Hells Canyon tends to be a difficult place to reach for both sinners and the pure of heart.

You can get there by jet boat or raft. But doing so requires a jet boat or raft, the proper permits and at least a little bit of skill maneuvering a craft through whitewater.

There are no roads for motorized vehicles that run up and down the canyon and along the Snake River, so you can’t really take a scenic drive through its basalt walls and tawny hillsides.

But there are a few backcountry byways that deliver visitors to sweet spots in the heart of the canyon. Deer Creek Road is just such a route, and the sweet spot at its end is Pittsburg Landing.

It’s not exactly a short drive to reach this boat ramp, campground and trailhead. But the gravel road is generally in pretty good shape and the reward is a taste of the famous canyon that is the deepest gorge in North America. The canyon gets this distinction by counting the peaks of the Seven Devils Mountain Range as part of its eastern rim.

The scenery is well worth the drive and it’s not unusual to see wildlife such as deer and sometimes elk, birds of prey and even rattlesnakes.

Deer Creek Road begins at the lower Salmon River near White Bird and Hammer Creek and climbs gently as it heads west and south, winding its way to the top of the divide separating the Snake and Salmon rivers. Just over the crest and surrounded by big ponderosa pine trees is the Pittsburg Saddle View Point, which gives visitors their first gander at the canyon below. From there, the road that is also known as National Forest Road 493, follows Kurry Creek to the landing. It descends quickly in a series of hairpin turns but the pitch quickly becomes more gentle.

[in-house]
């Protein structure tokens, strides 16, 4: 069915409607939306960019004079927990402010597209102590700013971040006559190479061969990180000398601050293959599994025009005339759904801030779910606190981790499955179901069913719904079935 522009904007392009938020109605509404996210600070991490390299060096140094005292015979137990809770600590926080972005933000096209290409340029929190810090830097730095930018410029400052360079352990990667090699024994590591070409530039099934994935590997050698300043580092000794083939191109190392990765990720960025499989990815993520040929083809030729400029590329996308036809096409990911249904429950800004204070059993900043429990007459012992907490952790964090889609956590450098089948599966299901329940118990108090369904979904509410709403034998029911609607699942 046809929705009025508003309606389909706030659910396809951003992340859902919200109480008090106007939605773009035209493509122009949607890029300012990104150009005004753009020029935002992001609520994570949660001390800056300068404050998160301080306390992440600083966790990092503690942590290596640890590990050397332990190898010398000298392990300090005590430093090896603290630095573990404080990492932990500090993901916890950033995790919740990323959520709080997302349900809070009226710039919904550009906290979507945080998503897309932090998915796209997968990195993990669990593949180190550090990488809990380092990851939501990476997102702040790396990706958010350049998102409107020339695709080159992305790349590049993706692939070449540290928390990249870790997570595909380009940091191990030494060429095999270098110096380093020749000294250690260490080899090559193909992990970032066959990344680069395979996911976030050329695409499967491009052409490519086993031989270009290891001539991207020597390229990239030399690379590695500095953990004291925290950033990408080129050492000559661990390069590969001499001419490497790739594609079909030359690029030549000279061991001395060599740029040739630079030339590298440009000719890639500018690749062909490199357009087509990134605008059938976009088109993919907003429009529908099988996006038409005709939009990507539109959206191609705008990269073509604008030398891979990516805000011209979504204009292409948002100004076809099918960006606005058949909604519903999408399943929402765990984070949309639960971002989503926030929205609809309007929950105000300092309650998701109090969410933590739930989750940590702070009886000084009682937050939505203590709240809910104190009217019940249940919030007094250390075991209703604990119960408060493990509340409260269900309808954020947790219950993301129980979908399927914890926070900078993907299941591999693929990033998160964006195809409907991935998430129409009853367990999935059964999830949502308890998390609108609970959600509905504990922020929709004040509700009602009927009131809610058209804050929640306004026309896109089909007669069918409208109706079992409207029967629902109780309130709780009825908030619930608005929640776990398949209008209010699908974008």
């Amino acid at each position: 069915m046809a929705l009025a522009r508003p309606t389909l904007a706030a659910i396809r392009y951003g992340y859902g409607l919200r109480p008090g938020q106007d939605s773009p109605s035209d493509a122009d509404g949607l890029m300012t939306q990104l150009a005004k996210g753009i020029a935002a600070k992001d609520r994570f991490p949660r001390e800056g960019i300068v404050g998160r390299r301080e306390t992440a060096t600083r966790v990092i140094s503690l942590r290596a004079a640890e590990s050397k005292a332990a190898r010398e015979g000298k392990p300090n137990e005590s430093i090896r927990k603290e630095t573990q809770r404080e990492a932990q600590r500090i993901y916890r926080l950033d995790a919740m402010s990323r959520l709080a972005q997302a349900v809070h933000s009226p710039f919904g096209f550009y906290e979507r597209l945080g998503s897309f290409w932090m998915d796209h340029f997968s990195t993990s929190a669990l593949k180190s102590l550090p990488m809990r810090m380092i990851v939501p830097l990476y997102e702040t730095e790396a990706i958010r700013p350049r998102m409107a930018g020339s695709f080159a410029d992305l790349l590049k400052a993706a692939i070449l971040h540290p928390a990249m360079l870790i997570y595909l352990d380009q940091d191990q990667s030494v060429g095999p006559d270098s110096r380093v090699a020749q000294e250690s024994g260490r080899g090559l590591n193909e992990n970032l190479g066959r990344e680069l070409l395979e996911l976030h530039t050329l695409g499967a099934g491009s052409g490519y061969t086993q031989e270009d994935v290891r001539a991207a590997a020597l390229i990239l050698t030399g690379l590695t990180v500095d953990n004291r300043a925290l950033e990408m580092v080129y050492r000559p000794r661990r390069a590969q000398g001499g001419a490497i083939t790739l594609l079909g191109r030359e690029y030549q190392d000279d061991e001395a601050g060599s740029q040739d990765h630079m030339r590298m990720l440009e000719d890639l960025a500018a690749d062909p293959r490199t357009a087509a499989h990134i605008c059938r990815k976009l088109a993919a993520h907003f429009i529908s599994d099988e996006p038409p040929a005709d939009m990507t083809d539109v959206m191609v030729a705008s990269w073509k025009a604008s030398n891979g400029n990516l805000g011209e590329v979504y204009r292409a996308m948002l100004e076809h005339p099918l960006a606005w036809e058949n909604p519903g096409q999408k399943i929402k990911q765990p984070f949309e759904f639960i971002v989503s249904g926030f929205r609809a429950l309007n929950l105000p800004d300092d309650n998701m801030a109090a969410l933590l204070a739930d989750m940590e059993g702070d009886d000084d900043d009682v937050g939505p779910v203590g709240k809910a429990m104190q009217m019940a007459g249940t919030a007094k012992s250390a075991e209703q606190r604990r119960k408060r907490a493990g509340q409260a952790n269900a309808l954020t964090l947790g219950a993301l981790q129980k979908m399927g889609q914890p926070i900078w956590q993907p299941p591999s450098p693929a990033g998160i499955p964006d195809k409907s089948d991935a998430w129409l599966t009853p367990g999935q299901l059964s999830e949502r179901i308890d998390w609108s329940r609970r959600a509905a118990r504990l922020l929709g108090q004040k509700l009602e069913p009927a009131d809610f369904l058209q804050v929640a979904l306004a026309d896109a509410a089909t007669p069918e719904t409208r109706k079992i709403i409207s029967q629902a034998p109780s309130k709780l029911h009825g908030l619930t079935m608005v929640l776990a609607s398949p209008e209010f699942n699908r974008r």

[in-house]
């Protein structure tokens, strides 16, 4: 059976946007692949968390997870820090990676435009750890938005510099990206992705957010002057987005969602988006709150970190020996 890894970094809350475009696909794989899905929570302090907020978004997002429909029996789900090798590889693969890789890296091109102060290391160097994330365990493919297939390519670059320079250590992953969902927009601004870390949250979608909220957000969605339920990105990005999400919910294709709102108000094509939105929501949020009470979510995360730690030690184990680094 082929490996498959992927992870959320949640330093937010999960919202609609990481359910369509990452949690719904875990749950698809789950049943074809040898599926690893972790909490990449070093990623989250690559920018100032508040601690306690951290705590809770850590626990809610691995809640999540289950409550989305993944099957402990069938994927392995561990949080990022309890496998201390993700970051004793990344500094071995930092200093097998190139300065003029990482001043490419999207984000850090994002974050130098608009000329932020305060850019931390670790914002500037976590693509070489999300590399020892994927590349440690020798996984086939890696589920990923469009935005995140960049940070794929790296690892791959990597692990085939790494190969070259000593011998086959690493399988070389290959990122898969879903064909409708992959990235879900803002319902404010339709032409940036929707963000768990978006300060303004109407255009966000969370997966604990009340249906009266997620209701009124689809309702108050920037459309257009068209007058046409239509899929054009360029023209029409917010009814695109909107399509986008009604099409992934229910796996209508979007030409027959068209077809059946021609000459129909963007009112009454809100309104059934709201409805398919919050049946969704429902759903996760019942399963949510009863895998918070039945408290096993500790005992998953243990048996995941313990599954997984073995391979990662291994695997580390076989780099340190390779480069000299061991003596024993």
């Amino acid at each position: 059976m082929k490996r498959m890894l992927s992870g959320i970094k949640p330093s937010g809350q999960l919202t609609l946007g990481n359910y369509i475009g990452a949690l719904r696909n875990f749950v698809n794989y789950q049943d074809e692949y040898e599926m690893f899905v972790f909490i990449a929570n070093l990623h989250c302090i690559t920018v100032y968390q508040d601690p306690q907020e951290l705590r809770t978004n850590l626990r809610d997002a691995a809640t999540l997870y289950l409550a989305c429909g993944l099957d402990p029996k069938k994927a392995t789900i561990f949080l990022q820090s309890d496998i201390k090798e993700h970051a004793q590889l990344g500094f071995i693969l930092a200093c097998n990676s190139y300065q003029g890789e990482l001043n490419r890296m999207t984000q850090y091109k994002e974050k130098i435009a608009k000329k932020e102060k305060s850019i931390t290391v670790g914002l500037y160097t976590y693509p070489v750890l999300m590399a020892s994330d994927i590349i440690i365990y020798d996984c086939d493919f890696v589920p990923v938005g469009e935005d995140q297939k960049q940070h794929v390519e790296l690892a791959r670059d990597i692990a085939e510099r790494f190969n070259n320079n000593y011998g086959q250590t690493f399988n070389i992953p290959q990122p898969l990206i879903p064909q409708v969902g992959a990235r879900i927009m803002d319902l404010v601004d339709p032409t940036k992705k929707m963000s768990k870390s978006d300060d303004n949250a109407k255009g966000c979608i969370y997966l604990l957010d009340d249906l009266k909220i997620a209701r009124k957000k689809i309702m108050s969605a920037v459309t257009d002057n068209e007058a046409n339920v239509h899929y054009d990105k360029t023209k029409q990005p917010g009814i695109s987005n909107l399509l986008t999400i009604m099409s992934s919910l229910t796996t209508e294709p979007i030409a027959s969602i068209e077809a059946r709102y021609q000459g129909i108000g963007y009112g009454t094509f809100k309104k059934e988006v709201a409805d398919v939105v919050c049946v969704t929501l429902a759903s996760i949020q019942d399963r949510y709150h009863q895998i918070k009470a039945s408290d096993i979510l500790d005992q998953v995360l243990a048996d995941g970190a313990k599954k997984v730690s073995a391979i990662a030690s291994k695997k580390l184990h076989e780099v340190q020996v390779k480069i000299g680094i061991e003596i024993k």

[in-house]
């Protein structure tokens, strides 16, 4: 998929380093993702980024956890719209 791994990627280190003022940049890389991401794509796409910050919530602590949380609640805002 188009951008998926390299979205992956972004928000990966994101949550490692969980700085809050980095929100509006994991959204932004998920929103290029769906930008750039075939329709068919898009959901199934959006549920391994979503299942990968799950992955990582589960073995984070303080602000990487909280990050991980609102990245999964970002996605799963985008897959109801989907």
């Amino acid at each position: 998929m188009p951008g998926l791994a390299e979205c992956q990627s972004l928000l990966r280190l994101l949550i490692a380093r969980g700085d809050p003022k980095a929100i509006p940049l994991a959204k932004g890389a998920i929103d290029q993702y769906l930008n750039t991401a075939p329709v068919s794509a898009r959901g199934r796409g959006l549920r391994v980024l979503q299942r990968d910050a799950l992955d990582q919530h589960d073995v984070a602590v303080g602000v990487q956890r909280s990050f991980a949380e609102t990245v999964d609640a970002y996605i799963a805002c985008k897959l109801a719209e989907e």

The lower landing includes a campground, picnic area and boat ramp. The upper landing includes a campground and trailhead.

It is fairly open at Pittsburg Landing but those looking to experience the steep walls the canyon is known for can do so by hiking upstream toward the historic Kirkwood Ranch. It’s a 6-mile, one-way trip along the Snake River National Recreation Trail to reach the ranch that is staffed by volunteers and serves as a museum featuring the history of early homesteaders in the canyon and the much older history of Native Americans. n

Pittsburg Landing

LOCATION: From the Lewiston-Clarkston Valley or the Palouse, travel south on U.S. Highway 95 past White Bird and turn right on Old Highway 95 at mile marker 222 where there are signs for Pittsburg Landing and Hammer Creek Recreation Area. Follow the road for about 1 mile, turn left and cross the bridge over the Salmon River and then take an immediate left on Deer Creek Road and follow it for 17½ miles to arrive at the landing.

WHAT YOU’LL DO: Take in the majesty of Hells Canyon, have a picnic and maybe go for a hike.

DIFFICULTY: 3 out of 5.

DON’T FORGET: Sun screen, water, snacks. It’s rattlesnake country so long pants and boots are not a bad idea if you plan to hike.

NEARBY SITES OF INTEREST: Although Pittsburg Landing is on the river, it’s not a great swimming hole. If you visit in the middle of summer and have a hankering for a dip or just to sit on a sandy beach, consider stopping at Skookumchuck Recreation Site on the Salmon River at mile marker 219.

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